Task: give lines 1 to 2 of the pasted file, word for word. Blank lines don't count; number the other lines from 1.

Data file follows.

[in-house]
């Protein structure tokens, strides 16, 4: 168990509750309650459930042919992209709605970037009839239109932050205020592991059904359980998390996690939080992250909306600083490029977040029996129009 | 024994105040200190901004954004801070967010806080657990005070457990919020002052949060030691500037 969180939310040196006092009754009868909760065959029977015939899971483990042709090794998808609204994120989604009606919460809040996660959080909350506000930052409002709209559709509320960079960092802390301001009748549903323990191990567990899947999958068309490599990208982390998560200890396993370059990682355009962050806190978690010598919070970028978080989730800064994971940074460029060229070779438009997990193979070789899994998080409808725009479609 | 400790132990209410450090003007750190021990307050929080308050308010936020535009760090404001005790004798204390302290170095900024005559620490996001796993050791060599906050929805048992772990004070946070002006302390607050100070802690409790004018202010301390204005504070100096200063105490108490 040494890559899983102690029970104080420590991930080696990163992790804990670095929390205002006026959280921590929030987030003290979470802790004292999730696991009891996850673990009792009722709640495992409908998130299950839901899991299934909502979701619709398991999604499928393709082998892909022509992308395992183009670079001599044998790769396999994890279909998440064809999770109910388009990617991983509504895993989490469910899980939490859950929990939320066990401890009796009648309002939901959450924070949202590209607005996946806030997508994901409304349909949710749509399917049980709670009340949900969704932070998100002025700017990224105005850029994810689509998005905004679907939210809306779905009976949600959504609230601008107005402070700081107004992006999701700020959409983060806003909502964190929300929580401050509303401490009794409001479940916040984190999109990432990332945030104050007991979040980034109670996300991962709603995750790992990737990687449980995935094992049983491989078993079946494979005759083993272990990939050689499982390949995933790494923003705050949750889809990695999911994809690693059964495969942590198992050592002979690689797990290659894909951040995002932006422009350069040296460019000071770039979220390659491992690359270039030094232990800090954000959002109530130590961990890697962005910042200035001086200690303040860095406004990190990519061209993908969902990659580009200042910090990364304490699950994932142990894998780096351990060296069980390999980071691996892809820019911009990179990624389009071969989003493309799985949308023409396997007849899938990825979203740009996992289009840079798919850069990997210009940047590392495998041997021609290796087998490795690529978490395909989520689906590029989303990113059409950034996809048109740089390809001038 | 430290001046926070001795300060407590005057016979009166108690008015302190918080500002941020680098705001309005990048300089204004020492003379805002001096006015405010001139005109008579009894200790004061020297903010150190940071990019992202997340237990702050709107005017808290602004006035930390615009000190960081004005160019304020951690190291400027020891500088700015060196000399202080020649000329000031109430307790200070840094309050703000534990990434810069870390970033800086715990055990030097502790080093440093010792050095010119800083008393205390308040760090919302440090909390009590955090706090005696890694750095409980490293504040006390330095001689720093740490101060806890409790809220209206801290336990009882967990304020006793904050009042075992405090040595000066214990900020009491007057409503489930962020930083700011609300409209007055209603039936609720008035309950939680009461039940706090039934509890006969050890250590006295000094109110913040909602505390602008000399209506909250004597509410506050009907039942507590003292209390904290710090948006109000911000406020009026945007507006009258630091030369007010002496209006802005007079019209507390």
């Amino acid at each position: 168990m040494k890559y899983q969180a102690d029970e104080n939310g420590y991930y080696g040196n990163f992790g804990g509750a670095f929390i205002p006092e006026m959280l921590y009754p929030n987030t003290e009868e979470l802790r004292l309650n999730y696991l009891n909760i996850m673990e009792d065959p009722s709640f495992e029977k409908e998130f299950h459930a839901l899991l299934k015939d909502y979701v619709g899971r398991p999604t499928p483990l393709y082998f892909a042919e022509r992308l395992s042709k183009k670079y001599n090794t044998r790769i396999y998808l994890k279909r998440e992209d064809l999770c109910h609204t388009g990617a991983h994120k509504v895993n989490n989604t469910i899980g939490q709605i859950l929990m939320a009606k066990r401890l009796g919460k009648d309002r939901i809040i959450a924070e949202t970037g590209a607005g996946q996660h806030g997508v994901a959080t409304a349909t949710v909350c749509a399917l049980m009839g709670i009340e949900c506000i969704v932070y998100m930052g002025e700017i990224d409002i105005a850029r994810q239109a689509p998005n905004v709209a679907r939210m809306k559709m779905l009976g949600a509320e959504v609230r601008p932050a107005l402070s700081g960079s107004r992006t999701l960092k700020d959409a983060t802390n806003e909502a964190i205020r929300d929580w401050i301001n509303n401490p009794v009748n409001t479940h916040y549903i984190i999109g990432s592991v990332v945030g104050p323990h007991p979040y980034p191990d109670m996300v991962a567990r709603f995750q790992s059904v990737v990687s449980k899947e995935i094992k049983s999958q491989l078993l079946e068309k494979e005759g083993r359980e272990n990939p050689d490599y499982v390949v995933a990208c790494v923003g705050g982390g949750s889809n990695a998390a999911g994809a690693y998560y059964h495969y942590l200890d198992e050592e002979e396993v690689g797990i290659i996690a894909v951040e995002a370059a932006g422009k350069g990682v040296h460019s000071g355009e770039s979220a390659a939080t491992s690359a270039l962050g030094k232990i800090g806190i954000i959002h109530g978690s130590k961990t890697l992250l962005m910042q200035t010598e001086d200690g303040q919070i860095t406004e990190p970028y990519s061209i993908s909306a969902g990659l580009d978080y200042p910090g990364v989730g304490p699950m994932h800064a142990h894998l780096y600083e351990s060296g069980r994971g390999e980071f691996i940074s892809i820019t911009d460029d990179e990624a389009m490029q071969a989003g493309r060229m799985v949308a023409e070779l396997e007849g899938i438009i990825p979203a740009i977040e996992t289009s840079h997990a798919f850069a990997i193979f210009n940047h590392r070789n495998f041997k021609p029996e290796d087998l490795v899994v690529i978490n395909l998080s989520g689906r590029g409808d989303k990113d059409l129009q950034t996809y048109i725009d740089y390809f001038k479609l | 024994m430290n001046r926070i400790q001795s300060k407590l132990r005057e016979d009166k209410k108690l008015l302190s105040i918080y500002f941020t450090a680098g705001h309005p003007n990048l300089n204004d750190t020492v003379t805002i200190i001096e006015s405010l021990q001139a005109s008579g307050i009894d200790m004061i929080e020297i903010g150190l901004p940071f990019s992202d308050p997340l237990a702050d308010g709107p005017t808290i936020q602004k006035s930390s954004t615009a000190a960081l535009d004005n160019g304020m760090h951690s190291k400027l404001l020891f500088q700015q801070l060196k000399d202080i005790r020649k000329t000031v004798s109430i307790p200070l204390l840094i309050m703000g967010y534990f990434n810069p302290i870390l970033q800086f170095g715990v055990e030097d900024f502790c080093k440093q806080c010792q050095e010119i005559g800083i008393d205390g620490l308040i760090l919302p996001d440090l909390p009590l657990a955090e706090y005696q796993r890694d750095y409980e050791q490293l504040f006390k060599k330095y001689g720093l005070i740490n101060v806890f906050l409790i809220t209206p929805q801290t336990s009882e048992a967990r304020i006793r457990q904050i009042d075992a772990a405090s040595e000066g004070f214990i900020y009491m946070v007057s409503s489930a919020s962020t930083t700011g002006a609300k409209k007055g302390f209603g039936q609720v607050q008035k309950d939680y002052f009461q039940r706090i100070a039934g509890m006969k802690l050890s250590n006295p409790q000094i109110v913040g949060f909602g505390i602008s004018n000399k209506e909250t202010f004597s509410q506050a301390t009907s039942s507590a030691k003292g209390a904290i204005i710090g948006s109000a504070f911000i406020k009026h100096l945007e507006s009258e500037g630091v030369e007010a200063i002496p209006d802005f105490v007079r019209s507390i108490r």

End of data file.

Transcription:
[in-house]
């Protein structure tokens, strides 16, 4: 168990509750309650459930042919992209709605970037009839239109932050205020592991059904359980998390996690939080992250909306600083490029977040029996129009 | 024994105040200190901004954004801070967010806080657990005070457990919020002052949060030691500037 969180939310040196006092009754009868909760065959029977015939899971483990042709090794998808609204994120989604009606919460809040996660959080909350506000930052409002709209559709509320960079960092802390301001009748549903323990191990567990899947999958068309490599990208982390998560200890396993370059990682355009962050806190978690010598919070970028978080989730800064994971940074460029060229070779438009997990193979070789899994998080409808725009479609 | 400790132990209410450090003007750190021990307050929080308050308010936020535009760090404001005790004798204390302290170095900024005559620490996001796993050791060599906050929805048992772990004070946070002006302390607050100070802690409790004018202010301390204005504070100096200063105490108490 040494890559899983102690029970104080420590991930080696990163992790804990670095929390205002006026959280921590929030987030003290979470802790004292999730696991009891996850673990009792009722709640495992409908998130299950839901899991299934909502979701619709398991999604499928393709082998892909022509992308395992183009670079001599044998790769396999994890279909998440064809999770109910388009990617991983509504895993989490469910899980939490859950929990939320066990401890009796009648309002939901959450924070949202590209607005996946806030997508994901409304349909949710749509399917049980709670009340949900969704932070998100002025700017990224105005850029994810689509998005905004679907939210809306779905009976949600959504609230601008107005402070700081107004992006999701700020959409983060806003909502964190929300929580401050509303401490009794409001479940916040984190999109990432990332945030104050007991979040980034109670996300991962709603995750790992990737990687449980995935094992049983491989078993079946494979005759083993272990990939050689499982390949995933790494923003705050949750889809990695999911994809690693059964495969942590198992050592002979690689797990290659894909951040995002932006422009350069040296460019000071770039979220390659491992690359270039030094232990800090954000959002109530130590961990890697962005910042200035001086200690303040860095406004990190990519061209993908969902990659580009200042910090990364304490699950994932142990894998780096351990060296069980390999980071691996892809820019911009990179990624389009071969989003493309799985949308023409396997007849899938990825979203740009996992289009840079798919850069990997210009940047590392495998041997021609290796087998490795690529978490395909989520689906590029989303990113059409950034996809048109740089390809001038 | 430290001046926070001795300060407590005057016979009166108690008015302190918080500002941020680098705001309005990048300089204004020492003379805002001096006015405010001139005109008579009894200790004061020297903010150190940071990019992202997340237990702050709107005017808290602004006035930390615009000190960081004005160019304020951690190291400027020891500088700015060196000399202080020649000329000031109430307790200070840094309050703000534990990434810069870390970033800086715990055990030097502790080093440093010792050095010119800083008393205390308040760090919302440090909390009590955090706090005696890694750095409980490293504040006390330095001689720093740490101060806890409790809220209206801290336990009882967990304020006793904050009042075992405090040595000066214990900020009491007057409503489930962020930083700011609300409209007055209603039936609720008035309950939680009461039940706090039934509890006969050890250590006295000094109110913040909602505390602008000399209506909250004597509410506050009907039942507590003292209390904290710090948006109000911000406020009026945007507006009258630091030369007010002496209006802005007079019209507390």